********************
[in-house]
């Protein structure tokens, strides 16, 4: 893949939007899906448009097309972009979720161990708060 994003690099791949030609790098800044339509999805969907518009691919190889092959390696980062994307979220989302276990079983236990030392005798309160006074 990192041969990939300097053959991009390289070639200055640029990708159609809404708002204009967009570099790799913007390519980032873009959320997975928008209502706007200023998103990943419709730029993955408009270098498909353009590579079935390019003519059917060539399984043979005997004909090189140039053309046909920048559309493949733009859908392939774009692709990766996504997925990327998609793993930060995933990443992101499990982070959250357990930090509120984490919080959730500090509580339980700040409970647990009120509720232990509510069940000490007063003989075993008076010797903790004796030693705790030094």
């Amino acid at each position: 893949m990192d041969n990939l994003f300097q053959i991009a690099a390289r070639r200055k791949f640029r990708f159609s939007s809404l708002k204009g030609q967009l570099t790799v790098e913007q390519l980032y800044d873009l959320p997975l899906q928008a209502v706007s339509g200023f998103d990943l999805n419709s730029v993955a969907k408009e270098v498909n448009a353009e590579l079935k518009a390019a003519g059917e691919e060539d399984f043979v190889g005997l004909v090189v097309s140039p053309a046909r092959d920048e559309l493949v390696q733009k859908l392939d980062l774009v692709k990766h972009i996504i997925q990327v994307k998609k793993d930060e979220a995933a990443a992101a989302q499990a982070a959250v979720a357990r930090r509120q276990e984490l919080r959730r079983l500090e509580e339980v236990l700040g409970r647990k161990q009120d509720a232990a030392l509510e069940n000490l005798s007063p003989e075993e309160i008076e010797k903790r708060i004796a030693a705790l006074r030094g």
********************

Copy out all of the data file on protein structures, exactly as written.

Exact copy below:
[in-house]
């Protein structure tokens, strides 16, 4: 893949939007899906448009097309972009979720161990708060 994003690099791949030609790098800044339509999805969907518009691919190889092959390696980062994307979220989302276990079983236990030392005798309160006074 990192041969990939300097053959991009390289070639200055640029990708159609809404708002204009967009570099790799913007390519980032873009959320997975928008209502706007200023998103990943419709730029993955408009270098498909353009590579079935390019003519059917060539399984043979005997004909090189140039053309046909920048559309493949733009859908392939774009692709990766996504997925990327998609793993930060995933990443992101499990982070959250357990930090509120984490919080959730500090509580339980700040409970647990009120509720232990509510069940000490007063003989075993008076010797903790004796030693705790030094």
């Amino acid at each position: 893949m990192d041969n990939l994003f300097q053959i991009a690099a390289r070639r200055k791949f640029r990708f159609s939007s809404l708002k204009g030609q967009l570099t790799v790098e913007q390519l980032y800044d873009l959320p997975l899906q928008a209502v706007s339509g200023f998103d990943l999805n419709s730029v993955a969907k408009e270098v498909n448009a353009e590579l079935k518009a390019a003519g059917e691919e060539d399984f043979v190889g005997l004909v090189v097309s140039p053309a046909r092959d920048e559309l493949v390696q733009k859908l392939d980062l774009v692709k990766h972009i996504i997925q990327v994307k998609k793993d930060e979220a995933a990443a992101a989302q499990a982070a959250v979720a357990r930090r509120q276990e984490l919080r959730r079983l500090e509580e339980v236990l700040g409970r647990k161990q009120d509720a232990a030392l509510e069940n000490l005798s007063p003989e075993e309160i008076e010797k903790r708060i004796a030693a705790l006074r030094g």